I’ll admit, I’m something of a worrywart.
As a junior in high school, I’d say I’m at a decently unsettling point in my life. After all, in a few years, I’ll be headed off into that black abyss the rest of the world calls “adult life.” That’s a little disconcerting. I’m faced with a ton of decisions right now that will strongly affect the rest of my life. That’s reasonable cause for worry, right?
Let’s take a look at Matthew 6:25-34 to see what we can find out about worry from Jesus’ Sermon on the Mount. If you want to go ahead and read through the whole passage, that’d be great.
First, to worry is to have a flawed perspective.
I know I only told you to read part of the chapter, but oftentimes we have to look at a passage’s context to find out why the speaker is saying what he’s saying. The first thing that tips us off to look at the context in this section is the very first words of verse 25: “For this reason I say to you…” For what reason? Gotta look at the context! So let’s check out the verses above it. In verses 19 through 24, Jesus is talking about having the proper perspective on wealth. First He tells us that our treasure should be in Heaven, not on earth, but then he goes into this weird analogy about our eyes: “So then if you eye is clear, your whole body will be full of light. But if your eye is bad, your whole body will be full of darkness.” Again, look at the context! Jesus is saying that if you focus on God, your whole life will be in order, but if that focus is blocked and “darkened” by wealth, your life will be a wreck. Verse 24 is the kicker: “You cannot serve God and wealth.”
So what on earth does this have to do with worry? Verse 25: “For this reason I say to you, do not worry about your life, what you will eat or what you will drink.” See how He names material things? Worry is focusing on wealth, on the material things of this life. And if we focus on wealth, we’re not focusing on God.
Second, to worry is to doubt God.
After talking about the splendor of the lilies of the field, Jesus says, “But if God so clothes the grass of the field, which is alive today and tomorrow is thrown into the furnace, will He not much more clothe you? You of little faith!” (emphasis added). Throughout the Bible faith is contrasted with doubt. We see it in the account of Peter walking on the water (Matthew 14:31). We see it in the book of James (James 1:6). What else is worry but doubt in God? If you really believe that the supreme God of the universe, the God who spoke the entire world into existence, the God who parted the Red Sea, the God who rescued His people again and again, is on your side and is taking care of you, are you going to worry? Of course not! The only reasonable explanation is that you don’t trust God’s power or willingness to take care of you. Plus, we know that faith can move mountains (Mark 11:23), and according to Jesus, worry is useless (vs. 27 of our passage). I’d rather have faith, wouldn’t you?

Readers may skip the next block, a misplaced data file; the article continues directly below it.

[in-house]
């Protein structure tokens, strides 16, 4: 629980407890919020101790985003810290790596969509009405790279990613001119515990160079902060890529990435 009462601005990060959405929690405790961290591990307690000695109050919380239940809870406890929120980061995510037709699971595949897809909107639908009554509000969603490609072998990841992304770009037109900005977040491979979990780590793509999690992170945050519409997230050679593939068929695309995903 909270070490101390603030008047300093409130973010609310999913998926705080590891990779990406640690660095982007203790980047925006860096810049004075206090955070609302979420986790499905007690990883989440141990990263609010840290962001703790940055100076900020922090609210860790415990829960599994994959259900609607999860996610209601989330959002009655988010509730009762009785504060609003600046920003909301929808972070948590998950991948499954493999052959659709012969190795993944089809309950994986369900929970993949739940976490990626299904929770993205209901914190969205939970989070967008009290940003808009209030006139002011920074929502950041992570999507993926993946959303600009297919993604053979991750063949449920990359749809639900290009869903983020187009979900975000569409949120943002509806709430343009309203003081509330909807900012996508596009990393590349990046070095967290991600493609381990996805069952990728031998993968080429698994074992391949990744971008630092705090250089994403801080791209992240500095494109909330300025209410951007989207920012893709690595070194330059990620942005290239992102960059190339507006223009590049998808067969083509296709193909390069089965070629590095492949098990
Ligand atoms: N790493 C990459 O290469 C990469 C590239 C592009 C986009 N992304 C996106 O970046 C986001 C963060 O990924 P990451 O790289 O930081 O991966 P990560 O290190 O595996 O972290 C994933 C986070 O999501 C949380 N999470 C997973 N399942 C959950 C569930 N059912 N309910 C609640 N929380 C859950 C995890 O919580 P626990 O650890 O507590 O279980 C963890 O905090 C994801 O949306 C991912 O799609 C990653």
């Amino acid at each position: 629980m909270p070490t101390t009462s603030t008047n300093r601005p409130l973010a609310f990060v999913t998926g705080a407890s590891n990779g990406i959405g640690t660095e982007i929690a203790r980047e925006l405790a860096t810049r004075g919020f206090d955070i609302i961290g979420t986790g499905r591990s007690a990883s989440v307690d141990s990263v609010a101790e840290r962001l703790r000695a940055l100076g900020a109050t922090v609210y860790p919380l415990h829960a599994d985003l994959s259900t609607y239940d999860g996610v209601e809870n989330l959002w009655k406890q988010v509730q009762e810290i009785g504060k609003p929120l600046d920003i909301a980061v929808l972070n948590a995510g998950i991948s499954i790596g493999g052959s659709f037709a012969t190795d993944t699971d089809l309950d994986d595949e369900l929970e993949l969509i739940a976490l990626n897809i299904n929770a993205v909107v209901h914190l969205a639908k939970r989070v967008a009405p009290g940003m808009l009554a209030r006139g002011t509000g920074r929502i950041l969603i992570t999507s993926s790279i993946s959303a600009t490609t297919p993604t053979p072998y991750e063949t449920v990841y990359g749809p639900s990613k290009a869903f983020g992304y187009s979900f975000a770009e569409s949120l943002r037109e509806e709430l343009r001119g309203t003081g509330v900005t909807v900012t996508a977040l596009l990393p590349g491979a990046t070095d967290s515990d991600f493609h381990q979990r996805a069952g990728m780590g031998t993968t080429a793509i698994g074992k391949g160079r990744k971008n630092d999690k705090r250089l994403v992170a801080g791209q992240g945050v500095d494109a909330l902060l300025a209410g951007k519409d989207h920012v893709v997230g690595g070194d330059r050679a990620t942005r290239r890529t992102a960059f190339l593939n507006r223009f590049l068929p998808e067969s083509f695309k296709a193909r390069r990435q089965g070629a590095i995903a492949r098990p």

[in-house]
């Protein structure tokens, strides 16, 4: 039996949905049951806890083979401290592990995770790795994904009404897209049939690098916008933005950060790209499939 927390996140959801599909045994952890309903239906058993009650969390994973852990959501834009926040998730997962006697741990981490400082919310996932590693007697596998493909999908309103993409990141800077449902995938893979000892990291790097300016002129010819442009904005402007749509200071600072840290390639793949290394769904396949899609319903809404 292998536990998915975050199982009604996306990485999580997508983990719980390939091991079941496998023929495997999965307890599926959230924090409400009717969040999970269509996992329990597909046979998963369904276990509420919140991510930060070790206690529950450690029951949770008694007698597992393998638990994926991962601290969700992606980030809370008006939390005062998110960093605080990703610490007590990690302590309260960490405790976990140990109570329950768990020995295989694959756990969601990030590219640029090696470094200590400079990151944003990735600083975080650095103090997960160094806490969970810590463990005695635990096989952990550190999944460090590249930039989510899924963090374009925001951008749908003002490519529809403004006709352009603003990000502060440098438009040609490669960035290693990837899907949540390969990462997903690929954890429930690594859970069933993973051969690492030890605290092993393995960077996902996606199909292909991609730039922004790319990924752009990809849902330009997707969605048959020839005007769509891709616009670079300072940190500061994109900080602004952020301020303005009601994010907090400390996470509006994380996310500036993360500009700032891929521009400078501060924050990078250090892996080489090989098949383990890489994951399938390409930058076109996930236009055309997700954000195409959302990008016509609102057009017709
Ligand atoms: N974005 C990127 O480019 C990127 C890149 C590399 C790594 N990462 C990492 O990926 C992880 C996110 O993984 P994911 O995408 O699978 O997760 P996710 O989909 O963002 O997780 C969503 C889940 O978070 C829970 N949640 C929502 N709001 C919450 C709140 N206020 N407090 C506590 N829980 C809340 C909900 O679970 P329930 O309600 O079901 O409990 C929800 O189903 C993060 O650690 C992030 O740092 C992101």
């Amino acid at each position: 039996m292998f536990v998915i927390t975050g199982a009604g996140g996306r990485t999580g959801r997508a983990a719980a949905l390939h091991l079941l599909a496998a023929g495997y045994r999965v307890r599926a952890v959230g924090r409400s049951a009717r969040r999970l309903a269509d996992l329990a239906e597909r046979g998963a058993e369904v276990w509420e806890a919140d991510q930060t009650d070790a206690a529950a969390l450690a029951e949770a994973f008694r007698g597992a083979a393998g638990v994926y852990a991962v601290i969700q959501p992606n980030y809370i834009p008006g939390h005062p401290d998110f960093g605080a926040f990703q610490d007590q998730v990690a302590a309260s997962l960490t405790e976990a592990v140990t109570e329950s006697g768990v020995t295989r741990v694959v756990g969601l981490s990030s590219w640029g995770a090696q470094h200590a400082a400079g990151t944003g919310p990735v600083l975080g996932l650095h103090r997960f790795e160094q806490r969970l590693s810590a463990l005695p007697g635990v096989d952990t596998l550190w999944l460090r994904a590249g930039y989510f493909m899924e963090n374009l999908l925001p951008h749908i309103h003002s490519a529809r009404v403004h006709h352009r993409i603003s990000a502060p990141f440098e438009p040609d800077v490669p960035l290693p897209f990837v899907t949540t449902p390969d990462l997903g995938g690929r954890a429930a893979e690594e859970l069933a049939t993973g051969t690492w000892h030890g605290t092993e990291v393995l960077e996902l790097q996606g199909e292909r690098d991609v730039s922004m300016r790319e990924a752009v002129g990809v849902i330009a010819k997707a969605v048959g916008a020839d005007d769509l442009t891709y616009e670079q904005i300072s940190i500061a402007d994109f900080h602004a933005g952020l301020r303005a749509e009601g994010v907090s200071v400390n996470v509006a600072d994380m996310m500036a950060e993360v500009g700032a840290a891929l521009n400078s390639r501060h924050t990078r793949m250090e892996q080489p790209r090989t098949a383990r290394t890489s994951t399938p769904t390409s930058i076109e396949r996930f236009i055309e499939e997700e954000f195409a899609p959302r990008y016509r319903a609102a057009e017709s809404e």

Third, to worry is to be like the world.
Look at verses 31 and 32: “Do not worry then, saying, ‘What will we eat?’ or ‘What will we drink?’ or ‘What will we wear for clothing?’ For the Gentiles eagerly seek all these things.” Keep in mind Jesus is talking to Jewish people. The Gentiles were the world, and the Jews generally despised them as barbarians. If there was one thing you didn’t want to be compared to, it was a Gentile. In the same way, we are told countless times throughout God’s word that we are not to be like the world. So, if worry is worldly, we don’t need to be a part of it! Earlier in this same sermon, Jesus talks about being salt and light in the world (Matthew 5:13-16). In this world of chaos, how greatly could we stand out simply by remaining calm and not worrying? What an awesome way to be an example to the world around us!
So… if we’re not supposed to worry, what are we supposed to do? Jesus doesn’t leave us hanging. He gives us the much better alternative: “But seek first His kingdom, and His righteousness, and all these things will be added to you” (33). It all goes back to keeping the proper perspective; if we focus on God and obey Him, that’s all that really matters. He will cause everything else to fall into place.
By Melissa Hite
Melissa (age 16) attends Bear Valley church of Christ with her parents, Michael and Lynn, and her little brother, Matthew. Her goals include continually growing closer to God and eventually becoming a writer and a mom. On her blog, Christ Crossed My Heart, you can find other poignant, well-written posts.